Known for his enormous contribution to jazz and electric guitar, Pat Metheny has become a household name over his long and illustrious career. But, while Pat has elevated the electric guitar in jazz, he has also brought attention to the acoustic guitar and its role in jazz improvisation. One of his most memorable acoustic releases is the duo album he recorded with Charlie Haden, Beyond the Missouri Sky.
On that record Pat brings his slippery lines and unique articulation to the acoustic guitar on many of the album’s tracks, including the song Two For the Road. In this lesson you learn and break down 5 licks from Pat’s solo on that tune.
You don’t have to play them on acoustic guitar for them to work in your playing. Taking licks from the acoustic guitar and playing them on electric is a great way to expand your soloing vocabulary and bring a fresh approach to those lines.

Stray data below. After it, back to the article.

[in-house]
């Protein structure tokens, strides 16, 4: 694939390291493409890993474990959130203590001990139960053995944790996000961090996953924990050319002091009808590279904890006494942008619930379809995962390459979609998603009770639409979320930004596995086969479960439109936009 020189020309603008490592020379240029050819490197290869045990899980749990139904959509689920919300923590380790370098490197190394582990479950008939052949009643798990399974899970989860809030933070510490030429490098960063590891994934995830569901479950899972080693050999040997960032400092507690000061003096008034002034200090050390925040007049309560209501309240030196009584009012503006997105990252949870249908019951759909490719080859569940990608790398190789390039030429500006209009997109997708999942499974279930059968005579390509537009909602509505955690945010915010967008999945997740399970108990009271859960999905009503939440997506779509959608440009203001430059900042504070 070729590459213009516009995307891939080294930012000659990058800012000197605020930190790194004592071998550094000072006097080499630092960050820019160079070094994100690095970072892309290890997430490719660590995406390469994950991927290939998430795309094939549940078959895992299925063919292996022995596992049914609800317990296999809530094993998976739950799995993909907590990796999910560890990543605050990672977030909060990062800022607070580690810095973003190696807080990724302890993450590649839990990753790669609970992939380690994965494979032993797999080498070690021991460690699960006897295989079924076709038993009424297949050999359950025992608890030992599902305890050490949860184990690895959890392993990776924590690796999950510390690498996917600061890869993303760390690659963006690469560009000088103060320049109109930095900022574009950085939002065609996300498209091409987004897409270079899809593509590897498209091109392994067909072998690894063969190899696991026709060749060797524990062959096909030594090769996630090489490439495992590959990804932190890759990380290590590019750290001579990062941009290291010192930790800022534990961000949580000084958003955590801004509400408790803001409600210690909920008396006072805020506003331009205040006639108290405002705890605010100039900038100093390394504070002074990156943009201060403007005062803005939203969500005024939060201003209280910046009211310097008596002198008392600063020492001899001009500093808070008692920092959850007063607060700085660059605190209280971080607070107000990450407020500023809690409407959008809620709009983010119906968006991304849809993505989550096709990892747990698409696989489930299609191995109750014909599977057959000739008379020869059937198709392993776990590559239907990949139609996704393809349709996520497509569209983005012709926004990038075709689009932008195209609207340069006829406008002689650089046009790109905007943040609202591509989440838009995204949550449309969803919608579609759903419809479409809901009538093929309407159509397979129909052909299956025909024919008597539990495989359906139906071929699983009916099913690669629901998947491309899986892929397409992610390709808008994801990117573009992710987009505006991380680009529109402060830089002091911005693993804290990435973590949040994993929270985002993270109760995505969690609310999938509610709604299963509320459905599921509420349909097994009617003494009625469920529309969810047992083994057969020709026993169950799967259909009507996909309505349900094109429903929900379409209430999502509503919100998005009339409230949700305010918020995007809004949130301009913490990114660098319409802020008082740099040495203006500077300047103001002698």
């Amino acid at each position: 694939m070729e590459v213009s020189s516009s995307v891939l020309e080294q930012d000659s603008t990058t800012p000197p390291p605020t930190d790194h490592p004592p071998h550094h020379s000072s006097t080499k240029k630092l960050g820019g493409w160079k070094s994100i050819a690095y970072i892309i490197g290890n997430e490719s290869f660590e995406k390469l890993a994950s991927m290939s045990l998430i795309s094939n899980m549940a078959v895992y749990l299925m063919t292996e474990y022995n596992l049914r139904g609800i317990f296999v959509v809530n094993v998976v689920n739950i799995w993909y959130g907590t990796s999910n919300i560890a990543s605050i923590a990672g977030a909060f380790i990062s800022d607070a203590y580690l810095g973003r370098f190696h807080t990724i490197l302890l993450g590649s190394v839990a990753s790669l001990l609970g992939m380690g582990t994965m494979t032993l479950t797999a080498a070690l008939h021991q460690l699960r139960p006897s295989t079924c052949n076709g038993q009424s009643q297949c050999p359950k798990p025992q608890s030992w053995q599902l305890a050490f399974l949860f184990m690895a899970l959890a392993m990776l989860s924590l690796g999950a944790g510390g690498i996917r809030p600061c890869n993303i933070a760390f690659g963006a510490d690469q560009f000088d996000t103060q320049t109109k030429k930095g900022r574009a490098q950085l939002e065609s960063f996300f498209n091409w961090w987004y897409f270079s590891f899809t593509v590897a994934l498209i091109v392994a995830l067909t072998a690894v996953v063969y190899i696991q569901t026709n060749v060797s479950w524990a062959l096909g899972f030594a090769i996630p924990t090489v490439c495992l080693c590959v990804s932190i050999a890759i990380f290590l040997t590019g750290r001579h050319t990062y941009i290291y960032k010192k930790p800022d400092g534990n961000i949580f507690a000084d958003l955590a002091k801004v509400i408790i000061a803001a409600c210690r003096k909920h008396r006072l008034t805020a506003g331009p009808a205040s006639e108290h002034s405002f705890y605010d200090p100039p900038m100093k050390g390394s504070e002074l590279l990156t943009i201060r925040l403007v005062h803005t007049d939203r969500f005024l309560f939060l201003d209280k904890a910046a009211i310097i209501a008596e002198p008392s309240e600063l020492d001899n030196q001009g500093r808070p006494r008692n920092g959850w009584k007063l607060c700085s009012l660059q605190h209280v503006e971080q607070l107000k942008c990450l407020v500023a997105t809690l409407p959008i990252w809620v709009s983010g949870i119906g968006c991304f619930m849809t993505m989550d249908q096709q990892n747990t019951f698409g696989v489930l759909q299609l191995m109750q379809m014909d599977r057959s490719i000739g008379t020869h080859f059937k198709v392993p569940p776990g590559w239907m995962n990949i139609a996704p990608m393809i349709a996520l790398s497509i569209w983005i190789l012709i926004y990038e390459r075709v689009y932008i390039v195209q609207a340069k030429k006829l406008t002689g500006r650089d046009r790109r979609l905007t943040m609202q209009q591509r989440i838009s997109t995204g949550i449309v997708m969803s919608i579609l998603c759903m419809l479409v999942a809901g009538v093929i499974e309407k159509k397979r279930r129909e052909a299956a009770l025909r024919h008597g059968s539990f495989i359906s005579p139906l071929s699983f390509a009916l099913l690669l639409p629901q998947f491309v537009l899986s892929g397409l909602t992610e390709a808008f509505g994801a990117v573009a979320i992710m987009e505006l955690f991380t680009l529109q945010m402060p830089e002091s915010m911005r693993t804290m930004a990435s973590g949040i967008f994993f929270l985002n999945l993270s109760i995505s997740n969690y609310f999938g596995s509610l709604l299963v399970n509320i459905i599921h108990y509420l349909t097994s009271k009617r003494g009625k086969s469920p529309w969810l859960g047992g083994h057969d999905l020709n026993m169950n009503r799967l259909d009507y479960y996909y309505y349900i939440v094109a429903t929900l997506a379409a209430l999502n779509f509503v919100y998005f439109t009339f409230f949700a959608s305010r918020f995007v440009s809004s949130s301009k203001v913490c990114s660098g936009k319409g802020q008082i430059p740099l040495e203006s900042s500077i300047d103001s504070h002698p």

Have fun with these licks, learn them in several keys and positions on the guitar, and add them to your next guitar solo. They’ll expand your soloing chops and bring a Metheny vibe to your lines at the same time.
Two for the Road Lick 1
This first lick uses the A natural minor scale (aka Aeolian scale):
|A Natural Minor Scale||A||B||C||D||E||F||G|
Two for the Road Lick 2
This second lick uses the A natural minor scale as well, combined with an E major triad in the second half of bar 2 and the first half of bar 3.
Two for the Road Lick 3
The third lick starts with an E7 arpeggio (combined with chromatic and approach notes).
The second bar starts with the A natural minor scale and goes to the A minor blues scale in the second part.
Two for the Road Lick 4
In this outside sounding lick, Pat uses a technique called sidestepping. He starts with the B major scale (B-C#-D#-E-F#) and moves on to the C mixolydian scale (G-A-Bb-C-D-E). He then plays a chromatic line and finishes with the C major scale.
Two for the Road Lick 5
This last lick is in the A minor blues scale.
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